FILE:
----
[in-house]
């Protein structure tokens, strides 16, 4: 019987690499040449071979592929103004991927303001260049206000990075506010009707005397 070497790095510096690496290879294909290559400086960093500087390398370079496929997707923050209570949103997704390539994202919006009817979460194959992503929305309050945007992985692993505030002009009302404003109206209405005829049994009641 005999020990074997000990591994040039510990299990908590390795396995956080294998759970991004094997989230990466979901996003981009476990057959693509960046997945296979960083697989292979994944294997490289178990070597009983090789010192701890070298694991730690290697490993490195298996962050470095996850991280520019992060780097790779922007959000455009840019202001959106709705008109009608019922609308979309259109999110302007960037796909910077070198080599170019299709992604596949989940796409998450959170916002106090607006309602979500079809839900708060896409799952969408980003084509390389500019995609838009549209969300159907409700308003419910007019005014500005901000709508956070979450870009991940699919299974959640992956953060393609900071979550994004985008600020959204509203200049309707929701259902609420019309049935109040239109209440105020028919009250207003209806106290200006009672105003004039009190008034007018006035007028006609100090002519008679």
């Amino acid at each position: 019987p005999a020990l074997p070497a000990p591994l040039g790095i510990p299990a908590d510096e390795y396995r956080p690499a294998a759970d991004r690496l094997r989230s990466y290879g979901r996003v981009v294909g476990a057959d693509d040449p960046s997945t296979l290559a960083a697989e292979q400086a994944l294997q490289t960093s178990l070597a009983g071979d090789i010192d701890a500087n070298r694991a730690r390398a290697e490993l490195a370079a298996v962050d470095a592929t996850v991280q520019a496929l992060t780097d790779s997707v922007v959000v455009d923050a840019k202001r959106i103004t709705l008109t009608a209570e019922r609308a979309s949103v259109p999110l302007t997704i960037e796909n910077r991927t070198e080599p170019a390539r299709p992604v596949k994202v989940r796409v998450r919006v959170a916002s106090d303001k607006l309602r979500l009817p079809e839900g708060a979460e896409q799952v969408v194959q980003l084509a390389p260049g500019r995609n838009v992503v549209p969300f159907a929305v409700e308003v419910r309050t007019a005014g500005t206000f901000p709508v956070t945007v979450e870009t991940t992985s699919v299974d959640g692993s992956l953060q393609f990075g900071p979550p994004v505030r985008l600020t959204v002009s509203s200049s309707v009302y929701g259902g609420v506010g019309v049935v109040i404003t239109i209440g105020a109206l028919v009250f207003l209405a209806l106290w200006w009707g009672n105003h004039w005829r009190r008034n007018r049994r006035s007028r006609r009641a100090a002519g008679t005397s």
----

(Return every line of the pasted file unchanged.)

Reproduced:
[in-house]
């Protein structure tokens, strides 16, 4: 019987690499040449071979592929103004991927303001260049206000990075506010009707005397 070497790095510096690496290879294909290559400086960093500087390398370079496929997707923050209570949103997704390539994202919006009817979460194959992503929305309050945007992985692993505030002009009302404003109206209405005829049994009641 005999020990074997000990591994040039510990299990908590390795396995956080294998759970991004094997989230990466979901996003981009476990057959693509960046997945296979960083697989292979994944294997490289178990070597009983090789010192701890070298694991730690290697490993490195298996962050470095996850991280520019992060780097790779922007959000455009840019202001959106709705008109009608019922609308979309259109999110302007960037796909910077070198080599170019299709992604596949989940796409998450959170916002106090607006309602979500079809839900708060896409799952969408980003084509390389500019995609838009549209969300159907409700308003419910007019005014500005901000709508956070979450870009991940699919299974959640992956953060393609900071979550994004985008600020959204509203200049309707929701259902609420019309049935109040239109209440105020028919009250207003209806106290200006009672105003004039009190008034007018006035007028006609100090002519008679």
């Amino acid at each position: 019987p005999a020990l074997p070497a000990p591994l040039g790095i510990p299990a908590d510096e390795y396995r956080p690499a294998a759970d991004r690496l094997r989230s990466y290879g979901r996003v981009v294909g476990a057959d693509d040449p960046s997945t296979l290559a960083a697989e292979q400086a994944l294997q490289t960093s178990l070597a009983g071979d090789i010192d701890a500087n070298r694991a730690r390398a290697e490993l490195a370079a298996v962050d470095a592929t996850v991280q520019a496929l992060t780097d790779s997707v922007v959000v455009d923050a840019k202001r959106i103004t709705l008109t009608a209570e019922r609308a979309s949103v259109p999110l302007t997704i960037e796909n910077r991927t070198e080599p170019a390539r299709p992604v596949k994202v989940r796409v998450r919006v959170a916002s106090d303001k607006l309602r979500l009817p079809e839900g708060a979460e896409q799952v969408v194959q980003l084509a390389p260049g500019r995609n838009v992503v549209p969300f159907a929305v409700e308003v419910r309050t007019a005014g500005t206000f901000p709508v956070t945007v979450e870009t991940t992985s699919v299974d959640g692993s992956l953060q393609f990075g900071p979550p994004v505030r985008l600020t959204v002009s509203s200049s309707v009302y929701g259902g609420v506010g019309v049935v109040i404003t239109i209440g105020a109206l028919v009250f207003l209405a209806l106290w200006w009707g009672n105003h004039w005829r009190r008034n007018r049994r006035s007028r006609r009641a100090a002519g008679t005397s």